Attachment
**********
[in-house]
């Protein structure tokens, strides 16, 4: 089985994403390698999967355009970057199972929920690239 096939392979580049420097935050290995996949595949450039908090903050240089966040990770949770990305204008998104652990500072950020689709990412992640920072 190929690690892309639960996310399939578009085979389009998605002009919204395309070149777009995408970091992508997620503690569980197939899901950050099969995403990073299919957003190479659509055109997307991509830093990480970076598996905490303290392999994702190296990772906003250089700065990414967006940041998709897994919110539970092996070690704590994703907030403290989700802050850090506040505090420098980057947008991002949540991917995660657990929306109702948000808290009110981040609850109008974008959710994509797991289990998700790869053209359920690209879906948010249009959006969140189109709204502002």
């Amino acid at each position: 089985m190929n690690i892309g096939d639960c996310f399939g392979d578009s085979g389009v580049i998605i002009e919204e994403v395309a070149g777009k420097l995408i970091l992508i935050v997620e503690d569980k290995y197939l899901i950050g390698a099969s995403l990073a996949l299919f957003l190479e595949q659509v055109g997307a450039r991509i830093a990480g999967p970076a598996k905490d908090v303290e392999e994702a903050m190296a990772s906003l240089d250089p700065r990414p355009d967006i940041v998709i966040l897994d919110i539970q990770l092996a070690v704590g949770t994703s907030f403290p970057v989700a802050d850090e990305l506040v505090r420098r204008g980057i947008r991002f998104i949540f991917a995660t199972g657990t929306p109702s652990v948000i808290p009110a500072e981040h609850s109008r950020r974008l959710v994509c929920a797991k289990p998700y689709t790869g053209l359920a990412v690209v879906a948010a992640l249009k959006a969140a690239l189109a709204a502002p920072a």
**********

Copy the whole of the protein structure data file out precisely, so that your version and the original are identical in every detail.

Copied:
[in-house]
């Protein structure tokens, strides 16, 4: 089985994403390698999967355009970057199972929920690239 096939392979580049420097935050290995996949595949450039908090903050240089966040990770949770990305204008998104652990500072950020689709990412992640920072 190929690690892309639960996310399939578009085979389009998605002009919204395309070149777009995408970091992508997620503690569980197939899901950050099969995403990073299919957003190479659509055109997307991509830093990480970076598996905490303290392999994702190296990772906003250089700065990414967006940041998709897994919110539970092996070690704590994703907030403290989700802050850090506040505090420098980057947008991002949540991917995660657990929306109702948000808290009110981040609850109008974008959710994509797991289990998700790869053209359920690209879906948010249009959006969140189109709204502002």
């Amino acid at each position: 089985m190929n690690i892309g096939d639960c996310f399939g392979d578009s085979g389009v580049i998605i002009e919204e994403v395309a070149g777009k420097l995408i970091l992508i935050v997620e503690d569980k290995y197939l899901i950050g390698a099969s995403l990073a996949l299919f957003l190479e595949q659509v055109g997307a450039r991509i830093a990480g999967p970076a598996k905490d908090v303290e392999e994702a903050m190296a990772s906003l240089d250089p700065r990414p355009d967006i940041v998709i966040l897994d919110i539970q990770l092996a070690v704590g949770t994703s907030f403290p970057v989700a802050d850090e990305l506040v505090r420098r204008g980057i947008r991002f998104i949540f991917a995660t199972g657990t929306p109702s652990v948000i808290p009110a500072e981040h609850s109008r950020r974008l959710v994509c929920a797991k289990p998700y689709t790869g053209l359920a990412v690209v879906a948010a992640l249009k959006a969140a690239l189109a709204a502002p920072a």